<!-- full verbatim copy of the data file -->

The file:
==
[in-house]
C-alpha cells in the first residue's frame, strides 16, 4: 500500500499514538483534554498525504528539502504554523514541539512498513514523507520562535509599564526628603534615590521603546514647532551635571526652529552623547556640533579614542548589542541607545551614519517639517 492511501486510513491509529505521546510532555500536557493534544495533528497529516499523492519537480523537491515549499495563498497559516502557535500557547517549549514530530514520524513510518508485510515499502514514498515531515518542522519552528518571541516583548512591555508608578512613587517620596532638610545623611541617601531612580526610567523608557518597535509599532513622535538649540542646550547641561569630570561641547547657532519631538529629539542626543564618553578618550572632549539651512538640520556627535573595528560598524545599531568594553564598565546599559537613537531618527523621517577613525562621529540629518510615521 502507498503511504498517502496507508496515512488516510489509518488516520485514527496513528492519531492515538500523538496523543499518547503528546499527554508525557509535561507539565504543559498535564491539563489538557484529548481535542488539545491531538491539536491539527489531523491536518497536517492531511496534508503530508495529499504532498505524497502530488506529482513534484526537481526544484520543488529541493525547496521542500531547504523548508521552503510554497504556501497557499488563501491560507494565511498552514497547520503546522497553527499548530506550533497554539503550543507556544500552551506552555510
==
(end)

[in-house]
C-alpha cells in the first residue's frame, strides 16, 4: 500500500499514538483534554498525504528539502504554523514541539512498513514523507520562535509599564526628603534615590521603546514647532551635571526652529552623547556640533579614542548589542541607545551614519517639517 492511501486510513491509529505521546510532555500536557493534544495533528497529516499523492519537480523537491515549499495563498497559516502557535500557547517549549514530530514520524513510518508485510515499502514514498515531515518542522519552528518571541516583548512591555508608578512613587517620596532638610545623611541617601531612580526610567523608557518597535509599532513622535538649540542646550547641561569630570561641547547657532519631538529629539542626543564618553578618550572632549539651512538640520556627535573595528560598524545599531568594553564598565546599559537613537531618527523621517577613525562621529540629518510615521 502507498503511504498517502496507508496515512488516510489509518488516520485514527496513528492519531492515538500523538496523543499518547503528546499527554508525557509535561507539565504543559498535564491539563489538557484529548481535542488539545491531538491539536491539527489531523491536518497536517492531511496534508503530508495529499504532498505524497502530488506529482513534484526537481526544484520543488529541493525547496521542500531547504523548508521552503510554497504556501497557499488563501491560507494565511498552514497547520503546522497553527499548530506550533497554539503550543507556544500552551506552555510